News

WWE tag team debate

An unprecedented event took place when Mick Foley and John “Bradshaw” Layfield entered the wrestling rink – except with no rink, no metal chairs, and no drop kicks. There was only friendly banter and respectful criticism on political issues. The tag teams consisted of UM students Tiffany Yelder and Alex Acosta, as well as State Rep. Marcelo Llorente and State Sen. Dave Aronberg. Instead of the typical WWE body slamming competition, each team debated the political, economic and social issues concerning voters between the ages of 18 and 30.

The issues:
The economy, Iraq and financial aid.

Round 1:
Mick Foley was paired with UM debate student Tiffany Yelder against John “Bradshaw” Layfield and UM debate student Alex Acosta as Democrats vs. Republicans.
Bradshaw and Acosta gave statistics like “The [Bush] administration has created 1.7 million jobs” and “The Democratic Party has given us a guy who’s invented the Internet and a guy who’s invented Flip Flops.” The Democrat team could not respond to these attacks and Yelder’s stumble on mathematical calculations of federal funding by Bush cost them the round. Republicans drew first blood.

Round 2:
State Sen. Aronberg accompanied Foley and Yelder and State Rep. Llorente joined Bradshaw and Acosta. Neither side won this round, due to equally shady and poor responses to questions.

Round 3:
Phrases like “we have a suck it Presidency” by Mick Foley and “when Bush finds himself in a bigger hole, he buys a bigger shovel,” by Aronberg enabled the Democrats to recover from Round 1’s defeat.

Audience Decision:
“Both sides did a great job, but I would pick the Democrats even though that’s a little biased,” Daniela Recabarren, junior, said.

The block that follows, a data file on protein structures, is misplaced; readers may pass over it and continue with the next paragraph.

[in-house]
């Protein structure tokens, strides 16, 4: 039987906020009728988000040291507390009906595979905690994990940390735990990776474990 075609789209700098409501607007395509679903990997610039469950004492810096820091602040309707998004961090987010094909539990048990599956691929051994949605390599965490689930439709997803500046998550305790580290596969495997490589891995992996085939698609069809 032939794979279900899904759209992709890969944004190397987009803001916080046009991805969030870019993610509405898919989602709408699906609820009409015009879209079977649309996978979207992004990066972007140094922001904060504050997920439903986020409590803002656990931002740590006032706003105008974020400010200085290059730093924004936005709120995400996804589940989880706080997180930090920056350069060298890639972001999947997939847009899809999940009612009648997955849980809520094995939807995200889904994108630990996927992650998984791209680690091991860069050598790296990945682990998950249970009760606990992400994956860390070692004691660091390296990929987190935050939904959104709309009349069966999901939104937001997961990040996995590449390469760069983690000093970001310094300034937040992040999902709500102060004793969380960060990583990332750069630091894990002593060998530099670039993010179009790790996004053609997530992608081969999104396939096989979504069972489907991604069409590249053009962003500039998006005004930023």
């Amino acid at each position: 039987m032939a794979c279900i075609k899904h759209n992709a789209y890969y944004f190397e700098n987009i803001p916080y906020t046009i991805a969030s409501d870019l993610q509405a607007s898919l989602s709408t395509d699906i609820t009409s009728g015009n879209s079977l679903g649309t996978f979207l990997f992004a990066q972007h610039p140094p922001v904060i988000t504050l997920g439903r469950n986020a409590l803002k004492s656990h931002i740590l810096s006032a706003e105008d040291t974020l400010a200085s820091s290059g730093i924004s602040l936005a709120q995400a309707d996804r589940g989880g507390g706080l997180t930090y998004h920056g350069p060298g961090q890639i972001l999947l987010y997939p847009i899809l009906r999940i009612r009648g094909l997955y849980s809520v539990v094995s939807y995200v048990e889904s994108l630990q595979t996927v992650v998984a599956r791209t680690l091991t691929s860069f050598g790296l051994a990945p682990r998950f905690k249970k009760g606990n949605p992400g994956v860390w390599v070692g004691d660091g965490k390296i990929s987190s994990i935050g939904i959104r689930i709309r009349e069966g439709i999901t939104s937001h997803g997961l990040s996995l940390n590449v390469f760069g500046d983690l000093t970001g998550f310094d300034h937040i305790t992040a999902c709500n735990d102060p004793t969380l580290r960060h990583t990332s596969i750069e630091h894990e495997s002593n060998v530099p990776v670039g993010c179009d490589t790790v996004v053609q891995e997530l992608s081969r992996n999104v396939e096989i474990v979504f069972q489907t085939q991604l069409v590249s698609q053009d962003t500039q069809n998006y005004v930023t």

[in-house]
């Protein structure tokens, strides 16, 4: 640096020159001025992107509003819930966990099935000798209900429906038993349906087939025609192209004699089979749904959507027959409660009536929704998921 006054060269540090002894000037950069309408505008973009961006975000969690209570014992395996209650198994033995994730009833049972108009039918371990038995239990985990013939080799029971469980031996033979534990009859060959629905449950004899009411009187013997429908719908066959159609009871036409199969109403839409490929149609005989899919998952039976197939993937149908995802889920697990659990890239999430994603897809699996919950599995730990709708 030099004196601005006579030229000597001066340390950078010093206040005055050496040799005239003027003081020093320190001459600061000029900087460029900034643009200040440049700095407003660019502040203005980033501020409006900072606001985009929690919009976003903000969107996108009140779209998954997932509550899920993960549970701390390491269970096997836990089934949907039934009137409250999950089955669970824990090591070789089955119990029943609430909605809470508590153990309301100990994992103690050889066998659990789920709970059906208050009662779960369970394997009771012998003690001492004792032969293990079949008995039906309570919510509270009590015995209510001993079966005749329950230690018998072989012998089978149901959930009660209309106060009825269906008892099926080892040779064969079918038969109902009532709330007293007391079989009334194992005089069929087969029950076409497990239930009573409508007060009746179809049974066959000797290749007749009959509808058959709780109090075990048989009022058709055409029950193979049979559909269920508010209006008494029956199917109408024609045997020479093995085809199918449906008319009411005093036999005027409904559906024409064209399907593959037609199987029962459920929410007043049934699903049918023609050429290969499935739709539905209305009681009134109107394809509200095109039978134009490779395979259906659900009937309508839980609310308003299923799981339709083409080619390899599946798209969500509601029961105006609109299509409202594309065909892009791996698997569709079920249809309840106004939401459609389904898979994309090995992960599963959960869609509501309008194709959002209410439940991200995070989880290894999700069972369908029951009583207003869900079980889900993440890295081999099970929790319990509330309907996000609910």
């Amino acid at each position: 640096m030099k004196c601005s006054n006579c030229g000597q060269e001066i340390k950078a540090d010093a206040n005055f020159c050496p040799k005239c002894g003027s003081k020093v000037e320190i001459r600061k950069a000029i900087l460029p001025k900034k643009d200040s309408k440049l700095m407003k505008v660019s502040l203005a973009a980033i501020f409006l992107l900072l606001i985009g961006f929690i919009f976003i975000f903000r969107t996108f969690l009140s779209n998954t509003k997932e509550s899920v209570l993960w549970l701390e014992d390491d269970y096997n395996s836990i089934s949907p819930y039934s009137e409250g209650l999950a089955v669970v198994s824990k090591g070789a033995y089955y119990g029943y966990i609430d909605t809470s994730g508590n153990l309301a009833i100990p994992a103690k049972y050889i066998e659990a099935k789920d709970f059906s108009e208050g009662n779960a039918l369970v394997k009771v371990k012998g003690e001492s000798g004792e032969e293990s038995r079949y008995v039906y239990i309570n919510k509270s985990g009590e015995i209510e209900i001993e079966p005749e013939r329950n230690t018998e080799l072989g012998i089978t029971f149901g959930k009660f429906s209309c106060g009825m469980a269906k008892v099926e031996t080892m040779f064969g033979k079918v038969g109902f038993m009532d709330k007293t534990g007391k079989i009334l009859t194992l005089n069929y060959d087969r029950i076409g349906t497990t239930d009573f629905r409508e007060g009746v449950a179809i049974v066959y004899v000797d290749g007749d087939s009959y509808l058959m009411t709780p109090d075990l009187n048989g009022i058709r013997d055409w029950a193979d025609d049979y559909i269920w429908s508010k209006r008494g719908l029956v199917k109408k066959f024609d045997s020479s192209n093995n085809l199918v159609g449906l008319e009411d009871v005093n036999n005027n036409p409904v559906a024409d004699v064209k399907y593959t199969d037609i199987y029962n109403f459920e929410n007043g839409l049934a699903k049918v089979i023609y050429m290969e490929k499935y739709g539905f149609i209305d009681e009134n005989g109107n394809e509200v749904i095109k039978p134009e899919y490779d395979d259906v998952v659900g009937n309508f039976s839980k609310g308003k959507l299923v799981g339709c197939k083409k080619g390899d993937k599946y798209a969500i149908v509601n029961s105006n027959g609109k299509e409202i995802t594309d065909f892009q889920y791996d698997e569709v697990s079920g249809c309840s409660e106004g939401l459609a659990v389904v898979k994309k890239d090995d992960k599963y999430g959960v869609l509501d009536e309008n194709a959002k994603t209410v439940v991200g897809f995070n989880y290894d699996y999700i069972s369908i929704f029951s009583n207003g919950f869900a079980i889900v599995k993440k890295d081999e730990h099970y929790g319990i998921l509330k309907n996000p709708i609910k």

“Both sides were really interesting,” Emerson Davis, freshman, said. “I don’t necessarily watch WWE but I think a lot of people tonight were encouraged to vote.”

Final Decision:
The winner is…the voters.
The demographic of voters between 18 and 30 is the crucial swing vote that may decide the winner of the presidency. According to the 2000 figures from the U.S. Census Bureau, only 36 percent of the 64 million people between 18 and 34 years old voted in that year’s election. Furthermore, it has been reported that a narrow gap of 544,000 votes determined the 2000 Presidency. Many feel that the same could occur in this upcoming election. This explains why there is a surge of political climax by youth groups and celebrities to position young voters on the political offense. The ability of such programs like the WWE Smackdown Your Vote, MTV’s Choose or Lose, Rock the Vote and Sean “P.Diddy” Combs’ Vote or Die to enlist voters could make the difference in November.

Myriam Clerge can be contacted at m.clerge@umiami.edu.

October 5, 2004

Reporters

The Miami Hurricane

Student newspaper at the University of Miami


Around the Web
  • Miami Herald
  • UM News
  • HurricaneSports

Mark Richt said he’s spending the bye week evaluating everything about Miami’s offense, a process th ...

Mark Richt is sticking with the veteran. The Miami Hurricanes coach announced during the weekly Atla ...

Is there an apt comparison for this year’s American League Championship series between the Boston Re ...

If the University of Miami defense isn’t boiling with frustration by now, it must be simmering in an ...

Miami Hurricanes redshirt senior Gerald Willis was the lone UM football player chosen for the Associ ...

Through an innovative program, Miami Law students are empowering local high schoolers to think like ...

A grant from the German government will support a series of roundtable and networking sessions on U. ...

As BioNIUM’s new director, the chair of the Department of Biochemistry and Molecular Biology plans t ...

Fareed Zakaria, a CNN host, journalist and author, tells UM students that globalization and technolo ...

The program, in which UM students mentor high school students, aims to get first generation students ...

For the second straight year, all of the Miami women's basketball teams will be televised and f ...

The University of Miami soccer team heads to the Tar Heel state for a pair of road matches beginning ...

Get to Know U is a series that introduces the newest members of the Miami Hurricanes track and field ...

The Miami Hurricanes volleyball team improved to 10-5, 6-2 in the ACC, with a 3-0 sweep of Boston Co ...

The Miami women's tennis team closed the Bedford Cup with a perfect day, winning each match in ...

TMH Twitter
About TMH

The Miami Hurricane is the student newspaper of the University of Miami in Coral Gables, Fla. The newspaper is edited and produced by undergraduate students at UM and is published weekly in print on Tuesdays during the regular academic year.